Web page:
Dr Felix AliciaEver heard of a bacteria assisting in getting rid of an infection? Well the immunology study experts at UT Southwestern Medical Center have discovered that bacteria which are in the human gut apparently aid in instigating the body’s defense mechanisms against Toxoplasma gondii. This parasite is claimed to be accountable for toxoplasmosis.

Pregnant women, their fetuses and others with weakened immune systems can apparently have disastrous consequences with toxoplasmosis although it is otherwise a mild infection.

In mice, to help regulate its immune response to the parasite, T gondii directly triggers a particular immune protein in the host known as toll-like receptor 11 (TLR – 11). On the other hand humans apparently don’t have an active form of this receptor. Just how the body recognizes T gondii is apparently ambiguous as the parasite doesn’t stimulate any of the functioning toll-like receptors that humans do possess.

Instead of directly generating toll-like receptors, T gonddi’s first contact in the human gut is claimed to be with the helpful bacteria that live within us. This is as per the study experts at UT Southwestern. Those bacteria then set off signaling molecules thus making the human host vigilant to the invader.

Dr. Felix Yarovinsky, assistant professor of immunology at UT Southwestern and senior author of the paper commented “While this is very early data, our results suggest that looking at the bacteria present in each patient’s gut could help physicians understand their susceptibility to infectious diseases. It also suggests the possibility of developing novel probiotic strategies for treating parasitic infections such as toxoplasmosis and cryptosporidiosis, a related disease caused by the parasite Cryptosporidium.”

Apparently more than 1 billion people in the world are affected by T gondi. The primary host for the protozoan parasite is apparently the house cat and it can infect most warm-blooded animals. Supposedly animals are commonly infected with T gondii by ingesting contaminated meat, water or the feces of a cat that has just been infected. It is said that the parasite can also be carried over from mother to fetus.

Since through contaminated cat feces, the toxoplasmosis is apparently spread to humans. Pregnant women are asked to house cats indoors and are asked to employ someone who isn’t pregnant to clean the litter box everyday. The parasite apparently enters the intestine and spreads throughout the organs once an individual is infected.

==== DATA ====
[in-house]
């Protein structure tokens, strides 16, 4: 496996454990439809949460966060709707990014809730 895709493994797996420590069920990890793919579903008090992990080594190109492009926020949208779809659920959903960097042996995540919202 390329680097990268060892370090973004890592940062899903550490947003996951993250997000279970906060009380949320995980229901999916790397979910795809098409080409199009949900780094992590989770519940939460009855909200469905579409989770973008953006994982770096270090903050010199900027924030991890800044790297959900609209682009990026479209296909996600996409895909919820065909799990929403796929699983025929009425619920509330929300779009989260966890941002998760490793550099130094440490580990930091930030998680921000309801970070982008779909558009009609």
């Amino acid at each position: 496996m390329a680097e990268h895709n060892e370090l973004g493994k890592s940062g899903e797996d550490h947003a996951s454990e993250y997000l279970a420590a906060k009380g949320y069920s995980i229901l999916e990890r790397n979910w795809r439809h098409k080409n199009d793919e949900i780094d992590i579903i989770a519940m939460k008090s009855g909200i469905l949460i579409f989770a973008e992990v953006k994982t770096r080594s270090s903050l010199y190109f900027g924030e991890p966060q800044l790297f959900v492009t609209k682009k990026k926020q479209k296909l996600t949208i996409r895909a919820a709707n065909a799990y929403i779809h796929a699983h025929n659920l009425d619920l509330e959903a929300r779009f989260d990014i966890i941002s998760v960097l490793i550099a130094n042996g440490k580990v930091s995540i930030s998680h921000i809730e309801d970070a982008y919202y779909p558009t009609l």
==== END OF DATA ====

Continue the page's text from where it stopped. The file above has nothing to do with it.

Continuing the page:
The mice in which TLR-11 had been genetically eradicated were analyzed by the researchers. The human response to T gondii was imitated by this. T gondii was injected both orally and systemically to the TRL-11-deficient mice. Although the mice did not have their normal mechanism for combating the infection, they nevertheless launched an attack against T gondii. It was discovered that commensal or good bacteria generated their immune system, thereby reminding various inflammatory responses in opposition to the invading pathogen. As per Dr. Felix, the helpful bacteria that send stimulating signals to the three toll-like receptors are apparently functional in humans. It provokes diverse inflammatory responses against invading pathogens like T-gondii.

Dr. Yarovinsky commented “This seems to be the first example of indirect pathogen recognition in vivo where activation of the immune system depends on indirect rather than direct sensing of a pathogen.”

Dr. Yarovinsky is of the opinion that that the hitch is that apparently TLR-11 appears to do more damage than good. Even though the mice do not have the receptor, but with commensal bacteria, they were supposedly capable to increase many signaling proteins to beat the parasite. Apparently those who had the receptor stimulated too many proteins and developed severe inflammation in their small intestines. It was claimed that the mice with TLR – 11 died in much larger number bcause of the rise in the inflammatory response as they were infected with higher doses of T gondii.

Dr. Yarovinsky remarked “We speculate that because commensal bacteria co-evolved with the host, they must have found this fine balance to induce the sufficient stimulatory effects of the immune system without causing illness or death. The fact that commensal bacteria vary dramatically from person to person might explain why therapeutic outcomes vary so much.”

As per Dr. Yarovinsky the next stage is to verify whether specific species of commensal bacteria are more favorable than others.

This study was published in the online August issue of Cell Host & Microbe.